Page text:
In dieser Session geht es um Motivation, sinnvolle Konflikte und Empowerment.
Zielpublikum: Architekt:innen, Entwickler:innen, Projektleiter:innen
Ina Einemann ist als Agile Coach bei der Open Knowledge GmbH in Oldenburg tätig. Ihr Tätigkeitsumfeld umfasst neben ihrer Arbeit als Scrum Master auch Aufgaben aus dem Bereich PO und Requirements Engineering. Sie beschäftigt sich mit agilen Methoden und Vorgehensmodellen und berät Teams bei der Umsetzung agiler Praktiken. Sie ist außerdem einer der Hosts des Podcast "Mein Scrum ist kaputt".
You know the story, one dev in the team found out about this amazing new framework which will solve potentially aaaall your problems; but the product owner stops him right away. There is definitely no time until the next roadmap milestone is reached and you’re already late. We have introduced the tool Tech Radar – in two different organisational setups – to make technology strategy explicit.
In this talk I’ll share our learnings on how we made sure our teams don’t drown in legacy, train them on time for new tech and foster exchange across teams.
Target Audience: Architects, Developers, Team Lead
Prerequisites: Everyone interested in technology strategy
Marita Klein works as Senior Cloud Architect at Bosch Engineering. She has worked in different domains and roles during her professional career: Frontend and Backend developer, Architect as well as team lead of a group of software engineers. In all these stations she has experienced the importance of technical exchange between experts and how making problems explicit and talking about them is the first step of a solution.
Artificial Intelligence (AI) and its sub-domain, Machine Learning (ML), have been developing quickly. Your organization could be planning for or be in the middle of an AI transformation.
In this talk, I will speak from my own experience managing the strategy and delivery for AI/ML programs and discuss practical steps for the executive leadership to ensure the success of their AI strategy and delivery.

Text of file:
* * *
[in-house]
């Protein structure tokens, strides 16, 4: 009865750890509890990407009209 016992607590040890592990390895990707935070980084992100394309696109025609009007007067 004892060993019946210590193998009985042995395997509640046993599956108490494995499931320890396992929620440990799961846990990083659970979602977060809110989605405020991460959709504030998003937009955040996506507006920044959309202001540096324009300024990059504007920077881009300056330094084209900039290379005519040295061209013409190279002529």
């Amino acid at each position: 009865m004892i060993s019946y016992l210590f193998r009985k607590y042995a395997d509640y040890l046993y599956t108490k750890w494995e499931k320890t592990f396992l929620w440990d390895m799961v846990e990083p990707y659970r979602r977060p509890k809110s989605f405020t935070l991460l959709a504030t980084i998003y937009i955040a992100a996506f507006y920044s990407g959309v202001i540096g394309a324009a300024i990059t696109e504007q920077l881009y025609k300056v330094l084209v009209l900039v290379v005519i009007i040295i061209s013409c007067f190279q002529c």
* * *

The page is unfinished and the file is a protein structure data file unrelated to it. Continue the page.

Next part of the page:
Target Audience: Project Leaders, IT Leaders, Executives, Decision Makers
Zorina Alliata is a Sr. Machine Learning Strategist at Amazon, working with global customers to find solutions that speed up operations and enhance processes using Artificial Intelligence and Machine Learning. Zorina helps companies across several industries identify strategies and tactical execution plans for their ML use cases, platforms, and ML at scale implementations.
When you want to make a change, the skeptics are lying in wait throughout the process. You must continually recognize them if you want the change to be sustainable. Who are they and why are they resisting?
We want to be understanding but oh, they can be annoying. We are told to increase communication, but before shouting more information, we must understand why they are irritating us.
This presentation will provide some practical tips for identifying and dealing with resistance in your organization and perhaps in your personal life too.
Target Audience: Everyone who sees a need for change but also sees resistance
When you want to make a change, whether it be agile, AI, cloud, microservices, or anything (!), the resistors are lurking everywhere throughout the process. You must continually recognize them if you want to create a sustainable change. Who are they and why are they resisting? We want to be understanding but oh, they can be annoying. We are told to increase the communication, but first we must understand why they are irritating us before we are tempted to shout more information at them.
This fits into the conference theme of Finding the Right Balance because leaders must continually handle skepticism surrounding the change while, at the same time, moving the process forward at a rate that attempts to work for everyone. As the Signature Track describes, this presentation will, “illuminate the area of tension in which decisions can be made, but also to show practical tips and empirical values so that teams can make the appropriate decisions.”
In a fun and enlightening way, it will point out why resistors annoy us and offer some practical tips that attendees can use on Monday morning for identifying and dealing with this resistance in their organizations and perhaps in their personal lives too.
Mary Lynn Manns, PhD, is the co-author of two books with Linda Rising, "Fearless Change: Patterns for Introducing New Ideas" and "More Fearless Change: Strategies for Making Your Ideas Happen". She has led numerous presentations and workshops on the topic of change throughout the world at conferences and in organizations that include Microsoft, amazon.com, Apple, Procter & Gamble, and Avon.